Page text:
Tsong-kha-pa's Final Exposition of Wisdom

Shambhala Publications

In fourteenth- and fifteenth-century Tibet there was great ferment about what makes enlightenment possible, since systems of self-liberation must show what factors pre-exist in the mind that allow for transformation into a state of freedom from suffering. This controversy about the nature of mind, which persists to the present day, raises many questions. This book first presents the final exposition of special insight by Tsong-kha-pa, the founder of the Ge-luk-pa order of Tibetan Buddhism, in his medium-length Exposition of the Stages of the Path as well as the sections on the object of negation and on the two truths in his Illumination of the Thought: Extensive Explanation of Chandrakirti's Supplement to Nagarjuna's "Treatise on the Middle." It then details the views of his predecessor Dol-po-pa Shay-rap Gyel-tsen, the seminal author of philosophical treatises of the Jo-nang-pa order, as found in his Mountain Doctrine, followed by an analysis of Tsong-kha-pa's reactions. By contrasting the two systems—Dol-po-pa's doctrine of other-emptiness and Tsong-kha-pa's doctrine of self-emptiness—both views emerge more clearly, contributing to a fuller picture of reality as viewed in Tibetan Buddhism. Tsong-kha-pa's Final Exposition of Wisdom brilliantly explicates ignorance and wisdom, explains the relationship between dependent-arising and emptiness, shows how to meditate on emptiness, and explains what it means to view phenomena as like illusions.
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About the author

Jeffrey Hopkins, PhD, served for a decade as the interpreter for the Dalai Lama. A Buddhist scholar and the author of more than thirty-five books, he is Professor Emeritus at the University of Virginia, where he founded the largest academic program in Tibetan Buddhist studies in the West.
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Additional Information

Publisher
Shambhala Publications
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Published on
Feb 25, 2014
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Pages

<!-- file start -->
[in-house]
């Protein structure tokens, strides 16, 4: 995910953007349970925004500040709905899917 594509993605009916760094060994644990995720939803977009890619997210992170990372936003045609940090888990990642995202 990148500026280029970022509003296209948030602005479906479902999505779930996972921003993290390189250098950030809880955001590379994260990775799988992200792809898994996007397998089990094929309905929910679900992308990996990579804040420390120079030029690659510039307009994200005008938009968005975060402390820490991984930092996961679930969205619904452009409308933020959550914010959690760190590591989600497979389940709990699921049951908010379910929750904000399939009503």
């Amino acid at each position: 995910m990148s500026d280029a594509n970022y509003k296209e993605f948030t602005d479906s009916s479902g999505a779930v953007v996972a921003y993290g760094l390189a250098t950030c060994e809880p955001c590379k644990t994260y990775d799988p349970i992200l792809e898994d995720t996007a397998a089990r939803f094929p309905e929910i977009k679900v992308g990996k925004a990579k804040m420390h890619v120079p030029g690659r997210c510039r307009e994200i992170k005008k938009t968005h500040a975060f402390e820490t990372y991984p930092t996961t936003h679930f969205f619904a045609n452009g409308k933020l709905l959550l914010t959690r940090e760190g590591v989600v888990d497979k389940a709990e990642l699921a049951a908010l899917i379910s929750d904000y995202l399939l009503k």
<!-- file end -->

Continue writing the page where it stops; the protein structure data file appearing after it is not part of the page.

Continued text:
392
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ISBN
9781559398923
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Language
English
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Genres
Religion / Buddhism / Tibetan
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Content Protection
This content is DRM protected.
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Dzong-ka-ba's (1357-1419) The Essence of Eloquence is the one book on wisdom that the Dalai Lama carries with him wherever he goes. Composed by Tibet's great yogi-scholar and founder of the Ge-luk-ba school, it stands as a landmark in Buddhist philosophy. In this first of a three-volume series, Jeffrey Hopkins focuses on how the conflict between appearance and reality is presented in the Mind-Only, or Yogic Practice, School.

The Essence of Eloquence is so rich that for the last six centuries numerous Tibetan and Mongolian scholars have been drawn into a dynamic process of both finding and creating consistency in Dzong-ka-ba's often terse and cryptic tract. Hopkins makes extensive use of these commentaries to annotate the translation. Included are historical and doctrinal introductions and a critical edition of the text, as well as a lengthy synopsis to aid the general reader. Specialists and nonspecialists alike will find this important book indispensable.

This book is the first of a three-volume series of related but stand-alone works on the first two sections of Dzong-ka-ba's The Essence of Eloquence. The focus of all three volumes is the exposition of emptiness in the Mind-Only School according to numerous Tibetan and Mongolian scholars over the last six centuries who have tried both to find and to create consistency in his often terse and cryptic tract.

This first volume is in four parts:

--A historical and doctrinal introduction

--A translation of the General Explanation and the Section on the Mind-Only School in The Essence of Eloquence with frequent annotations in brackets, footnotes, and backnotes

--A detailed synopsis of the translation

--A critical edition in Tibetan script of these sections in The Essence of Eloquence
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